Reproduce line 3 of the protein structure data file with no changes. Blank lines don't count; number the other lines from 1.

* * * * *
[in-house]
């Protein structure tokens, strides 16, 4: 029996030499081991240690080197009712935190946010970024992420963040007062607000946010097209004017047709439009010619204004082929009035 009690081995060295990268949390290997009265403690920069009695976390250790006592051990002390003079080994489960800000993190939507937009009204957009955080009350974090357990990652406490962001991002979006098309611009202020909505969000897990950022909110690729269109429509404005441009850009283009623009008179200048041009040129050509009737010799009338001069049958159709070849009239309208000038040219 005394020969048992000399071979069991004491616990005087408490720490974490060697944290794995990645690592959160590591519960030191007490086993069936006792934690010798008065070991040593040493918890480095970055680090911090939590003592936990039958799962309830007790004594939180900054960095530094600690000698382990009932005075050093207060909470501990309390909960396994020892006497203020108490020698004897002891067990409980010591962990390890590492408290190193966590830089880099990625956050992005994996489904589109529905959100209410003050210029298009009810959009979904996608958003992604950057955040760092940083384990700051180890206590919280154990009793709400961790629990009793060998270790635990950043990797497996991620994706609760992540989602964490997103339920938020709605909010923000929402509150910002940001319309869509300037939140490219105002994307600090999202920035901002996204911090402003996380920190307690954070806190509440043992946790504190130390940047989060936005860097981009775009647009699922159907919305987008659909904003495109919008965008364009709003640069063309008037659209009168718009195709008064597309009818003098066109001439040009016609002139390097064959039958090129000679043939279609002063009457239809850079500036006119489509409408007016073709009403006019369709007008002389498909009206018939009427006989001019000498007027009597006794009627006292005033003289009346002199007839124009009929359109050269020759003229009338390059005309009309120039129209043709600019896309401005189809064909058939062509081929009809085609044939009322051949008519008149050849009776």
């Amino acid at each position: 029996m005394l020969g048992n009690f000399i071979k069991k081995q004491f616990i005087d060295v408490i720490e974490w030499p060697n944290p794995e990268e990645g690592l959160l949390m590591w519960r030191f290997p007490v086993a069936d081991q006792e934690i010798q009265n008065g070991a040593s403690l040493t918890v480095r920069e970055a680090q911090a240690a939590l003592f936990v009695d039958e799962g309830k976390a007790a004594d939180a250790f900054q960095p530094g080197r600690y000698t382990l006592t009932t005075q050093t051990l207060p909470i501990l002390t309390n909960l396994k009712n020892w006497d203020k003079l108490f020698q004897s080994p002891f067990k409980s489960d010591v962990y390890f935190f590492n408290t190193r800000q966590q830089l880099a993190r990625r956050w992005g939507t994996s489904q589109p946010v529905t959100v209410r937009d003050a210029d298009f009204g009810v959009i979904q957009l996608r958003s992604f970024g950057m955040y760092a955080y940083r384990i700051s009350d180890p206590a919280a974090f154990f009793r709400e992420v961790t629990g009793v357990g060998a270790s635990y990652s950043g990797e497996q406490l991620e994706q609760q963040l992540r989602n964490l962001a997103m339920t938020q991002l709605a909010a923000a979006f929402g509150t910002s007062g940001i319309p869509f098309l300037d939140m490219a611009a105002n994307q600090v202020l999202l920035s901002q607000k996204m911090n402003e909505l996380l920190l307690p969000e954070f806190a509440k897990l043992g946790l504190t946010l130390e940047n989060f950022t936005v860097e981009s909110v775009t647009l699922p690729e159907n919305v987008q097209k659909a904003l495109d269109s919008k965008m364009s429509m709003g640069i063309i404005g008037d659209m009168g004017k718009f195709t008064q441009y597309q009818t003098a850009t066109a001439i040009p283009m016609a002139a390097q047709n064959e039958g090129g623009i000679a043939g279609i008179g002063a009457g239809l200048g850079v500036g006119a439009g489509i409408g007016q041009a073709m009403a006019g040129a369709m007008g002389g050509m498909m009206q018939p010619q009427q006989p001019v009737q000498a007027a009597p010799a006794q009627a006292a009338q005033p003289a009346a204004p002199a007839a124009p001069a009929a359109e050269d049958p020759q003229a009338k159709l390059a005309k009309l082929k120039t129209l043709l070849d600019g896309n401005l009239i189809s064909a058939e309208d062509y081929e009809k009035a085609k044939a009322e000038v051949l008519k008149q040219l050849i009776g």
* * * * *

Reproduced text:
């Amino acid at each position: 029996m005394l020969g048992n009690f000399i071979k069991k081995q004491f616990i005087d060295v408490i720490e974490w030499p060697n944290p794995e990268e990645g690592l959160l949390m590591w519960r030191f290997p007490v086993a069936d081991q006792e934690i010798q009265n008065g070991a040593s403690l040493t918890v480095r920069e970055a680090q911090a240690a939590l003592f936990v009695d039958e799962g309830k976390a007790a004594d939180a250790f900054q960095p530094g080197r600690y000698t382990l006592t009932t005075q050093t051990l207060p909470i501990l002390t309390n909960l396994k009712n020892w006497d203020k003079l108490f020698q004897s080994p002891f067990k409980s489960d010591v962990y390890f935190f590492n408290t190193r800000q966590q830089l880099a993190r990625r956050w992005g939507t994996s489904q589109p946010v529905t959100v209410r937009d003050a210029d298009f009204g009810v959009i979904q957009l996608r958003s992604f970024g950057m955040y760092a955080y940083r384990i700051s009350d180890p206590a919280a974090f154990f009793r709400e992420v961790t629990g009793v357990g060998a270790s635990y990652s950043g990797e497996q406490l991620e994706q609760q963040l992540r989602n964490l962001a997103m339920t938020q991002l709605a909010a923000a979006f929402g509150t910002s007062g940001i319309p869509f098309l300037d939140m490219a611009a105002n994307q600090v202020l999202l920035s901002q607000k996204m911090n402003e909505l996380l920190l307690p969000e954070f806190a509440k897990l043992g946790l504190t946010l130390e940047n989060f950022t936005v860097e981009s909110v775009t647009l699922p690729e159907n919305v987008q097209k659909a904003l495109d269109s919008k965008m364009s429509m709003g640069i063309i404005g008037d659209m009168g004017k718009f195709t008064q441009y597309q009818t003098a850009t066109a001439i040009p283009m016609a002139a390097q047709n064959e039958g090129g623009i000679a043939g279609i008179g002063a009457g239809l200048g850079v500036g006119a439009g489509i409408g007016q041009a073709m009403a006019g040129a369709m007008g002389g050509m498909m009206q018939p010619q009427q006989p001019v009737q000498a007027a009597p010799a006794q009627a006292a009338q005033p003289a009346a204004p002199a007839a124009p001069a009929a359109e050269d049958p020759q003229a009338k159709l390059a005309k009309l082929k120039t129209l043709l070849d600019g896309n401005l009239i189809s064909a058939e309208d062509y081929e009809k009035a085609k044939a009322e000038v051949l008519k008149q040219l050849i009776g």